Who’s Looking at Your FICO Score?
An unfavorable credit score can impact far more than just loan approval. In fact, there are places that now pull that FICO rating before letting you do things you’d never suspect depended on it. In many of these cases, you may not even know, unless you read the fine print. Let’s look at a few such cases.
Credit and Landing a Dream Job
Solid credentials, a mountain of experience and stellar professional references should be enough to land the perfect job, right? Maybe not if your credit score is a little shaky. Employers frequently check scores to determine the financial responsibility of a potential employee, because they see it as an indication of how well this person bears responsibility in general. If yours is low, it could cost you the job.
Credit and Starting Utility Service
While coming up with a deposit on a new rental property may be the obstacle we all focus on, no sooner are we over it than an unforeseen obstacle arises — turning on utilities. Utility companies could require you to pay a hefty deposit because your FICO score is too low. Deposits are normally based on the history of utility bills on the property itself, but credit scores can also come into play and make your move far more expensive than anticipated.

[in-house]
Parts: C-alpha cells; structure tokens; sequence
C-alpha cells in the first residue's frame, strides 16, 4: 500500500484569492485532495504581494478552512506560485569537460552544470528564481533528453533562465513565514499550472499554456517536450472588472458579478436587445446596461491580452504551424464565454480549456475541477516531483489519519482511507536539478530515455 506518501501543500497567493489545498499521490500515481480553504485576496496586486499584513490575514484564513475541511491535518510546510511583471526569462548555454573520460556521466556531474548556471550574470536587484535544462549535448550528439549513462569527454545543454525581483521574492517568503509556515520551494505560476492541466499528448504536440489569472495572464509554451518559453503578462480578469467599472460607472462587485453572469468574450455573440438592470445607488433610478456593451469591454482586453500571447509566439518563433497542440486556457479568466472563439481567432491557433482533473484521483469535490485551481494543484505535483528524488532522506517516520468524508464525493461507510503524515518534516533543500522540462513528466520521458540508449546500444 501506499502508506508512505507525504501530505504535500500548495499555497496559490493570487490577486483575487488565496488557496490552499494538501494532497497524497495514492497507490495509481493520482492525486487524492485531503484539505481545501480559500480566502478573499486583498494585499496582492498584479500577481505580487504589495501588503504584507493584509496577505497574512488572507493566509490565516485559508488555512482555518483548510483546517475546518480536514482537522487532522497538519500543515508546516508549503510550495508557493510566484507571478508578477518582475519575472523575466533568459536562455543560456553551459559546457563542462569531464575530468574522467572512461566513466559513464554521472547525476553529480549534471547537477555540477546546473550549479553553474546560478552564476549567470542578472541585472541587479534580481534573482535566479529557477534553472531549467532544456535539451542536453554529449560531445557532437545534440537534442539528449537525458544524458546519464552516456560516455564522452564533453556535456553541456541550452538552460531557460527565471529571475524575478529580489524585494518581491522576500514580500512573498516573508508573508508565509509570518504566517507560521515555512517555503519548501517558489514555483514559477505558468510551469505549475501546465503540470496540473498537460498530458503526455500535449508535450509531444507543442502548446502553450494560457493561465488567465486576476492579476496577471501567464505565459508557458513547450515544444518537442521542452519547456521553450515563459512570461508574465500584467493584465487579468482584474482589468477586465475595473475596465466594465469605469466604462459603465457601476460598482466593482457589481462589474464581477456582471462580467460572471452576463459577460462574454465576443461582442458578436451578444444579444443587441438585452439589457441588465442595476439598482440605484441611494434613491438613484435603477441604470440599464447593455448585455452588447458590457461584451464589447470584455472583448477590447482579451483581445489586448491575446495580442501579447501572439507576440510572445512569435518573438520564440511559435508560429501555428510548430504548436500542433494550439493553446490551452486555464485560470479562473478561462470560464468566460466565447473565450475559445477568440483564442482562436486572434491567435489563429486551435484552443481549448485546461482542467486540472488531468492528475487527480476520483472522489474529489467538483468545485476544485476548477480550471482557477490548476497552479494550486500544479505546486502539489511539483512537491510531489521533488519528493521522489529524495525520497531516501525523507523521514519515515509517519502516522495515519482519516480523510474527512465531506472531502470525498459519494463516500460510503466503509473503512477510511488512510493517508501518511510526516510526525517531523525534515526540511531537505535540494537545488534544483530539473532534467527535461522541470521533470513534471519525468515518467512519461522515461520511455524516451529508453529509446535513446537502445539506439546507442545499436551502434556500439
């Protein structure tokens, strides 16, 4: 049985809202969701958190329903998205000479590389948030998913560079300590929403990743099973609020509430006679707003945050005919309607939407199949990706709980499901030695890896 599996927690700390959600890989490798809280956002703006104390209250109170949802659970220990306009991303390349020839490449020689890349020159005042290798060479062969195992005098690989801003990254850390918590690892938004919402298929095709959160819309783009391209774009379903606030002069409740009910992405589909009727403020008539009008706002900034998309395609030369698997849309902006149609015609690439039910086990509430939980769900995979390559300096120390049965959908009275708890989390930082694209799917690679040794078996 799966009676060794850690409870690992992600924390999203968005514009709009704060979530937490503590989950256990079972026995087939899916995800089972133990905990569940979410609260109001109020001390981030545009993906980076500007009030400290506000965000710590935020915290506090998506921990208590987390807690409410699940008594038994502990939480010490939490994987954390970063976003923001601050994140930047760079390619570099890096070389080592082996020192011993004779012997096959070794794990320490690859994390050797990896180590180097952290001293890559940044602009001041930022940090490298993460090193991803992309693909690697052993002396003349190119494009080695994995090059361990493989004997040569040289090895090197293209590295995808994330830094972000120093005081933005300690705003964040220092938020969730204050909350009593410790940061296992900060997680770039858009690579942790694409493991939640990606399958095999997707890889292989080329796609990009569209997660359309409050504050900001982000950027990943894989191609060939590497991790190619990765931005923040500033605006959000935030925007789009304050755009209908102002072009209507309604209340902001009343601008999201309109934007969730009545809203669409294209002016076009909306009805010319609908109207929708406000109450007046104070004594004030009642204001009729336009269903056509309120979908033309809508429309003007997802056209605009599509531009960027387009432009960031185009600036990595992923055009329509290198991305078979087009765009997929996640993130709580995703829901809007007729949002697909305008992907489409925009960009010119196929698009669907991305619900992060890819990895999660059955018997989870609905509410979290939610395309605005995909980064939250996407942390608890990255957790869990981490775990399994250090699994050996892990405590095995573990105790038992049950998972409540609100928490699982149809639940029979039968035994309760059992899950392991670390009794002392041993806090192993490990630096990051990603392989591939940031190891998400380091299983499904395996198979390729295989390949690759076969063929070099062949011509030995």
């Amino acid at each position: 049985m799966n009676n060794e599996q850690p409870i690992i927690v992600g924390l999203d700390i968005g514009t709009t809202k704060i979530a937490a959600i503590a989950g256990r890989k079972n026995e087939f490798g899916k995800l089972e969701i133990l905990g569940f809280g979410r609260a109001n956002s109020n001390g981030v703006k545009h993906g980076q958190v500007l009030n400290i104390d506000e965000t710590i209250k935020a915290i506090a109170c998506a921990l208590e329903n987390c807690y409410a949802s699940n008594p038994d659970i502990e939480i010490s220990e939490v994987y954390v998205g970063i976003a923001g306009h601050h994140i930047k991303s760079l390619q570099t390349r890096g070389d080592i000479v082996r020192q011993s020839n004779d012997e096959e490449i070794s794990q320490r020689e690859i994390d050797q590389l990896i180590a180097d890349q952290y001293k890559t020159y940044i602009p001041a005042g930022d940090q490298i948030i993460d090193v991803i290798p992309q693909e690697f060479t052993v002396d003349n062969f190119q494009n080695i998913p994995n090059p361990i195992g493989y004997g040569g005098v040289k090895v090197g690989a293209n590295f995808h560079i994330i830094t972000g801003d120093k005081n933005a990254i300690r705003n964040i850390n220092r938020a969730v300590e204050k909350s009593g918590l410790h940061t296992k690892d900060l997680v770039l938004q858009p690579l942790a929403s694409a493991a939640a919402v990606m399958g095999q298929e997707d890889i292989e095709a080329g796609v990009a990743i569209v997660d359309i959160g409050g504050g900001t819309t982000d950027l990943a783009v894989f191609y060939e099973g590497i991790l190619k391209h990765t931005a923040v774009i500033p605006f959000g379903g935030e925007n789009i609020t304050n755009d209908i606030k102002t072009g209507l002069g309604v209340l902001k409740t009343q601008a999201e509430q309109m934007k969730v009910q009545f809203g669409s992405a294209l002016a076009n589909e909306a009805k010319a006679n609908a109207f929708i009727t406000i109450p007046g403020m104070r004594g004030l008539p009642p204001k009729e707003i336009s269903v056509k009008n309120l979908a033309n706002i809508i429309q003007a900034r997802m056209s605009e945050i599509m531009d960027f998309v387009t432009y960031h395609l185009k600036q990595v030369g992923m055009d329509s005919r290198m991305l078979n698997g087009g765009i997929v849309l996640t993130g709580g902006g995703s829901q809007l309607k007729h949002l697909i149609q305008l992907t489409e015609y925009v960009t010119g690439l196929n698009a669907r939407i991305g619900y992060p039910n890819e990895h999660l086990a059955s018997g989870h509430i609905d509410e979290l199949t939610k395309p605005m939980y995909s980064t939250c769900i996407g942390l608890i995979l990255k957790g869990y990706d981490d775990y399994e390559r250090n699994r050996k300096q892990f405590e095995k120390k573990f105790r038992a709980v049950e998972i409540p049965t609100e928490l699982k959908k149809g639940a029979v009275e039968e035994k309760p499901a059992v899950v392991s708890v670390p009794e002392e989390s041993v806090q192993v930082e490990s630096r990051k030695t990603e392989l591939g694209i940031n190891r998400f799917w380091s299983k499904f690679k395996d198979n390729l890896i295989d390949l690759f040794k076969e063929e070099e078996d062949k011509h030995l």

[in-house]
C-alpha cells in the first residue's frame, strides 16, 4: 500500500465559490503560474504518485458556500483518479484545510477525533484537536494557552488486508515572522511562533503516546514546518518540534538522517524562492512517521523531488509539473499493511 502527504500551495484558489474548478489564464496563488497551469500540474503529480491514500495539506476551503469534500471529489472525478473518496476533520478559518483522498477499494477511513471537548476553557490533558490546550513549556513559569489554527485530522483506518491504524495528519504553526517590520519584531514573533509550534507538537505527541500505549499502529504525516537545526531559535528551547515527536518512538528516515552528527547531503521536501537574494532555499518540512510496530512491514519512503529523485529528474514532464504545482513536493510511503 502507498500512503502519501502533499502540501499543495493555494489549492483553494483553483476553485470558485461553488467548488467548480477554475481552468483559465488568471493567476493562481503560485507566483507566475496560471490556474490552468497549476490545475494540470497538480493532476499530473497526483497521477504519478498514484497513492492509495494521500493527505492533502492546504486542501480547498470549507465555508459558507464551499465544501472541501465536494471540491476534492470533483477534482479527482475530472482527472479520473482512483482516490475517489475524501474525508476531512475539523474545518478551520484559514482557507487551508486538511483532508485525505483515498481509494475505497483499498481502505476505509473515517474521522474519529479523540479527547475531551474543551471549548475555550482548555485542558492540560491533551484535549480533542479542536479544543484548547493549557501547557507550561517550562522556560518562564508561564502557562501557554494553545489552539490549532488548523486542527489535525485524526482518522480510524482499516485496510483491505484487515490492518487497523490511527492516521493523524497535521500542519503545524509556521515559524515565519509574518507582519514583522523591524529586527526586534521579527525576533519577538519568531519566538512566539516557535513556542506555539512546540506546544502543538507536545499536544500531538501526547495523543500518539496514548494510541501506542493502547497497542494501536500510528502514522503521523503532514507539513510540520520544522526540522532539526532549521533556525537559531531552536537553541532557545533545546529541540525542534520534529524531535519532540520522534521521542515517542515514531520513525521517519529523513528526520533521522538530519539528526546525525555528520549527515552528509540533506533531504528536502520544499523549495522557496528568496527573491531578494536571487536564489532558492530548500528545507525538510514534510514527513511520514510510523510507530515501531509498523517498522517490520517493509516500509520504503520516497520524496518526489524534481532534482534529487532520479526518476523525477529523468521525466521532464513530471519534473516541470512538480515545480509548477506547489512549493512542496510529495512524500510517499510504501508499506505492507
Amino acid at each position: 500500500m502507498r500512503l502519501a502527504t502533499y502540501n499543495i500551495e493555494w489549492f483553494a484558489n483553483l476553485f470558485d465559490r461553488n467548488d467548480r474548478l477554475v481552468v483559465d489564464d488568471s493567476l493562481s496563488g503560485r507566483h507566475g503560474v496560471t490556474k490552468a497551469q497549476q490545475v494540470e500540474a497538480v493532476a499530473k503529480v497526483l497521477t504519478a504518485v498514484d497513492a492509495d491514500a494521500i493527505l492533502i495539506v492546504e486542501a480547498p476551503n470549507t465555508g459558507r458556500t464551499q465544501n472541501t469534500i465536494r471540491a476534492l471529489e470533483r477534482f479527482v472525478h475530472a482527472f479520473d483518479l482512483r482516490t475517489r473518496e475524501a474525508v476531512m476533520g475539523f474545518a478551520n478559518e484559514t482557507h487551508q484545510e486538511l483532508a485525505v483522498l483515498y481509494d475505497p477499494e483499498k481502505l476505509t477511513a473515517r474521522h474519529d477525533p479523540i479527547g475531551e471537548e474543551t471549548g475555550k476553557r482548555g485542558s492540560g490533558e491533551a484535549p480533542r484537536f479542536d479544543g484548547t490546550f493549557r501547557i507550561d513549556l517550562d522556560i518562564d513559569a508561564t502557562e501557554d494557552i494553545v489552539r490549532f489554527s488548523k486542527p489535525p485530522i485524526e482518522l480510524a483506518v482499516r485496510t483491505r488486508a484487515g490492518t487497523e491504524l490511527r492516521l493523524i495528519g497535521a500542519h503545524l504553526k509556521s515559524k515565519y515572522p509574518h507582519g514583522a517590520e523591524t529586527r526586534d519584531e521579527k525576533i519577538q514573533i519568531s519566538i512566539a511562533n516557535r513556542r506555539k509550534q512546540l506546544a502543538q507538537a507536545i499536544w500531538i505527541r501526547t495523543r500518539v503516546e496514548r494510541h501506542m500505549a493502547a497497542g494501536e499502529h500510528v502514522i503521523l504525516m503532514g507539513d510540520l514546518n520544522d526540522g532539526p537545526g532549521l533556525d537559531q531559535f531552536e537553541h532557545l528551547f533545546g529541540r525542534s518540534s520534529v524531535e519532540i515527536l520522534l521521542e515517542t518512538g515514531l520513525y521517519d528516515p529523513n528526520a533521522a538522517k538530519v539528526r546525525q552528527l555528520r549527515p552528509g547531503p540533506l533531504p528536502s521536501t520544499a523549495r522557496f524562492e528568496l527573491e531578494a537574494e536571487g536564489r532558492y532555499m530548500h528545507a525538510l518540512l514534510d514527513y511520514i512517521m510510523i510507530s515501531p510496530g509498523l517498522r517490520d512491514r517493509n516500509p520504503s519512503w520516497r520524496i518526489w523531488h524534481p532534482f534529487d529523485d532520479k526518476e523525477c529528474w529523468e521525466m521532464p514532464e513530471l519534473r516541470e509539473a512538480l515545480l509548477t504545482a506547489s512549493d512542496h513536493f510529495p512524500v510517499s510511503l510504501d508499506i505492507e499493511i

Credit and Insurance Plans
One thing that almost every new insurance applicant must go through is a credit check. Even with a good driving record or no prior homeowner’s insurance claims, a low credit rating could place the account in a high-risk category. The result is a higher premium because, for insurance companies, the name of the game is sorting the risk-takers from those who don’t take chances at all.
Credit and Renting Cars, Vacation Houses, and More
The bags are packed and reservations are made, but then you get a phone call that you need a substantial additional deposit to secure the vacation rental. Many short-term rentals now request a social security number to determine if guests can financially cover damages if necessary. If your credit score doesn’t measure up, you could be facing a hefty deposit.
Along these same lines, renting a car or even a moving van now often requires a credit check, too. And you may not know it until you get to the counter for pick up — so this can put a real crimp in the plans.
Credit checks are a security measure for lenders and institutions to help protect their assets, but who knew it would become a daily measure in so many ways? Developing a good credit score is vital to our financial health, and maintaining it is even more important — because more often than we might ever consider, a bad one can really get in the way these days.